2 minute read

Visual Studio.NET 2010 has a new feature that allows you to create nice directed graphs with a markup language called DGML (Directed Graph Markup Language).

Visualizing object graphs with DGML

Chris Lovett wrote a tool that takes GCRoot output and transforms it to a DGML document so that you can see the roots of an object in a more visual way, and finally Mohamed Mahmoud went one step further and made a debugger extension that does this for you directly.

Update 2021: The debugger extension is called VGCRoot and I have added both the extension and the source code for the tool to my DebuggingScripts repository since Chris and Mohameds blogs no longer exist.

The VGCRoot extensions

If you are looking at a memory dump in windbg and try to figure out why your object is still sticking around, collection after collection, you can use the sos extension to run a command called !GCRoot which will give you a textual representation of how your object is rooted.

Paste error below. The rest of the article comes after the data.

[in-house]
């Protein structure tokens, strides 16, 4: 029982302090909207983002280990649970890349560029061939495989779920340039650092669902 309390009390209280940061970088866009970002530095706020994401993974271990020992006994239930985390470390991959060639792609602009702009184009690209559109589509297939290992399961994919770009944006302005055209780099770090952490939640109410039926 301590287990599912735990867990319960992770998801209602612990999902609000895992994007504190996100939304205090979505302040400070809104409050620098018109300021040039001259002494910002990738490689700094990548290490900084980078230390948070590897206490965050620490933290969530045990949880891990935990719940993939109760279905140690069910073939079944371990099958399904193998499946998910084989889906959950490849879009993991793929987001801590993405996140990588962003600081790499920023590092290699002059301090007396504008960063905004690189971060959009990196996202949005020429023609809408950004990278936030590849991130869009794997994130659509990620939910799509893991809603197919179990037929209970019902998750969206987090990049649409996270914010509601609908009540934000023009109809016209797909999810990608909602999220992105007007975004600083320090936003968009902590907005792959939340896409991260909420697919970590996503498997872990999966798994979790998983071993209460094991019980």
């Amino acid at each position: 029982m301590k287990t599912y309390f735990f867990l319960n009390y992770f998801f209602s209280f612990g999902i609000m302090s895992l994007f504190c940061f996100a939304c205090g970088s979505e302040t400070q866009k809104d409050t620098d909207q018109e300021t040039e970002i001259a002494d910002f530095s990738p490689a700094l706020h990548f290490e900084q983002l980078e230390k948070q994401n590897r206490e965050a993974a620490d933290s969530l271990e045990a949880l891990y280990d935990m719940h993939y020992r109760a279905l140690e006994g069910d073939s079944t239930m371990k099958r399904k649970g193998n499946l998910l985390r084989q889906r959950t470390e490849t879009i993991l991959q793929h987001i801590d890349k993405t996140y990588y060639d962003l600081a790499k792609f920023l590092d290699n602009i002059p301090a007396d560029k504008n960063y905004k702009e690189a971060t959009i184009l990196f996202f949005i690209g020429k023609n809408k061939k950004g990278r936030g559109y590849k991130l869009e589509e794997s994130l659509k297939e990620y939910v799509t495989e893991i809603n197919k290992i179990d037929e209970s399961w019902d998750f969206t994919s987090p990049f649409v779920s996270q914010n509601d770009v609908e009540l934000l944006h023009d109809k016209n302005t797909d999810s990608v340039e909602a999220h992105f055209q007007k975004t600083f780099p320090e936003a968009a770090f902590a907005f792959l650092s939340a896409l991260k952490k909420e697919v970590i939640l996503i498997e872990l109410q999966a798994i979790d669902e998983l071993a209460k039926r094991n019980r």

In other words, it will give you several stacks linking your object all the way up to one or more roots, where the roots may be threads, static objects, reference counted objects and until you break the chain between the root and your object your object can’t be garbage collected.

A typical root chain looks something like the one below taken from one of my memory investigation posts

0:000> !gcroot 00000000800dfb98
DOMAIN(000000000017E210):HANDLE(Strong):4b41308:Root: 00000000c0020990(System.Threading._TimerCallback)->

In this case we have an XmlDocument that can’t be garbage collected because it is stored in session scope so until it is removed from session scope (breaking the link between XmlDocument and SessionStateItemCollection) it can’t be garbage collected.

With !VGcRoot we can now get all the roots in a DGML file that we can open up in Visual Studio .NET 2010, making this much easier to digest.

You run it from windbg using !vgcroot /do /fields <objectaddress> [<DGML File path>] and the resulting graph (in this case for a Form object) looks like this.

Field Names

Here we can see for example that the Form is linked by a UserPreferenceChangedEventHandler through the _target member variable, in other words, one reason that the Form can’t be garbage collected is because it is handling a UserPreferenceChangedEvent.

I will probably be showing this off more in context in future memory investigation posts but just wanted to show off the extension so that you can start playing around with it. Be sure to check out his post to see other stuff you can do with the graph once you have it generated.

Have a good one, (and thanks to Mohamed for writing the extension)